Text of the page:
Discharged Pediatric Patients Infrequently Receive Home Health, Facility-Based Post-Acute Care, Study Finds
Among pediatric patients, hospital discharges to both home health and facility-based post-acute care are infrequent, according to a new study. The study, partially funded by AHRQ, used data from AHRQ’s Kids’ Inpatient Database to assess the national prevalence of both types of post-discharge care among children. Researchers analyzed records from more than 2.4 million acute care pediatric (0–21 years old) discharges in 2012 and found that 5 percent of discharges were to home health care and 1.1 percent were to facility-based post-acute care. Neonatal care was the most common reason for discharge to home health care (46 percent). Researchers also found that both home health and facility-based post-acute care varied widely by race/ethnicity and across states, and that Hispanic children were less likely to use either type of post-acute care. More research is needed to understand these variations and to determine for which children home health and facility-based post-acute care are most effective, researchers concluded. The study, “Pediatric Hospital Discharges to Home Health and Post-Acute Facility Care: A National Study,” and the abstract were published in the February 22 issue of JAMA Pediatrics.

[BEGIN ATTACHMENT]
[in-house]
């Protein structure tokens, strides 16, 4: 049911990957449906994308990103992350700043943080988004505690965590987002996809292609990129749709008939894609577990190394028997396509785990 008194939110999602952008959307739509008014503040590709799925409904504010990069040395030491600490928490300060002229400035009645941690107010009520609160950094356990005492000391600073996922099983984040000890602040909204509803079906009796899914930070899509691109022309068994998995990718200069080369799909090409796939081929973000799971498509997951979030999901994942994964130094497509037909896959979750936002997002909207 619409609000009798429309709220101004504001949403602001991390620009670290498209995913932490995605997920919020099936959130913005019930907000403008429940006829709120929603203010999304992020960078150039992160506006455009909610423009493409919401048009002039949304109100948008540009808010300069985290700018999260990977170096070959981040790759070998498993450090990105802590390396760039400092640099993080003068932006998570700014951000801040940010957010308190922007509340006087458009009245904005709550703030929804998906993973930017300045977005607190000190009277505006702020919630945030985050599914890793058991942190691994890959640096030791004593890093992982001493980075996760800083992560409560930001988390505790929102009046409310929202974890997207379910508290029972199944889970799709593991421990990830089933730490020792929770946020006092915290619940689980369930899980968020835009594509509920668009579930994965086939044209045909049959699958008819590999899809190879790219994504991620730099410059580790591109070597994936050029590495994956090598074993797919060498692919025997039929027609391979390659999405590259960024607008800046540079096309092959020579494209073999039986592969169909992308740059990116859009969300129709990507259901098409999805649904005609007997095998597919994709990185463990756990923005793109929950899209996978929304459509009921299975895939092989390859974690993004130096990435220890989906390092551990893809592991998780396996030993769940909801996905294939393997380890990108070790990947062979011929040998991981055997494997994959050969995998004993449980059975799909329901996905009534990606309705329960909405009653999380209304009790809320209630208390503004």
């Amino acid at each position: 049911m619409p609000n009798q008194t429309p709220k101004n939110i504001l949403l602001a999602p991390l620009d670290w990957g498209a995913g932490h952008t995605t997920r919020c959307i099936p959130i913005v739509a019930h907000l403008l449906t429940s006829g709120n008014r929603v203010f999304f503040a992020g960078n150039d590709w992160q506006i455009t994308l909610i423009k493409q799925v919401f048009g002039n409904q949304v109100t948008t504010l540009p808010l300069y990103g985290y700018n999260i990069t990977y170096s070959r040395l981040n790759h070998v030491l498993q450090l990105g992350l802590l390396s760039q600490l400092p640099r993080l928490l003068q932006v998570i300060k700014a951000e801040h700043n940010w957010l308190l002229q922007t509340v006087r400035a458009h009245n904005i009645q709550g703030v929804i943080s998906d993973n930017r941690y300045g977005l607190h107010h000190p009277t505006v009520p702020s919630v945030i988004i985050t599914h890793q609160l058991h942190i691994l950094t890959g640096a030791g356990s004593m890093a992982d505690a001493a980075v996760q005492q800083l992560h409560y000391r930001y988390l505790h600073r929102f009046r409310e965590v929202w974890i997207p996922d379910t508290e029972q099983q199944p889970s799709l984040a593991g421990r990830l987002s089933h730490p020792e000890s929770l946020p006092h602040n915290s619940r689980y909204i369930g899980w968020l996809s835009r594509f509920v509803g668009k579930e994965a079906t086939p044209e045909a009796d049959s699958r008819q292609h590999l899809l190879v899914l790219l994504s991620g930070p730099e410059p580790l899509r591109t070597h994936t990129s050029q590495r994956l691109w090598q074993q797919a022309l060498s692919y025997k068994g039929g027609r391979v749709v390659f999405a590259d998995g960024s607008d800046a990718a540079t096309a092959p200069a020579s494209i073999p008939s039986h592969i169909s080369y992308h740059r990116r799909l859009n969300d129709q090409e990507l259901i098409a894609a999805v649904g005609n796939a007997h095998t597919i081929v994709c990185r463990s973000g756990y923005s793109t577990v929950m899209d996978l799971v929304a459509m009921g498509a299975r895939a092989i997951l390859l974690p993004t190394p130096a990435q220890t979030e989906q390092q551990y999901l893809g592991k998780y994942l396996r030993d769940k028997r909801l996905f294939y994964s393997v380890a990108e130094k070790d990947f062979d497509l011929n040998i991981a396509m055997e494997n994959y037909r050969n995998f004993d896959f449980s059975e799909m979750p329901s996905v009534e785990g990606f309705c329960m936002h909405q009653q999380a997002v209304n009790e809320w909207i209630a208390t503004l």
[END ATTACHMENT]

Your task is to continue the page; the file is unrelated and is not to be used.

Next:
Pediatric Hospital Discharges to Home Health and Postacute Facility Care: A National Study. - PubMed - NCBI
JAMA Pediatr. 2016 Feb 22. doi: 10.1001/jamapediatrics.2015.4836. [Epub ahead of print]
Pediatric Hospital Discharges to Home Health and Postacute Facility Care: A National Study.
Berry JG1, Hall M2, Dumas H3, Simpser E4, Whitford K5, Wilson KM6, O'Neill M7, Mittal V8, Agrawal R9, Dribbon M10, Haines CJ10, Traul C5, Marks M5, O'Brien J3.
DESIGN, SETTING, AND PARTICIPANTS:
MAIN OUTCOMES AND MEASURES:
CONCLUSIONS AND RELEVANCE:
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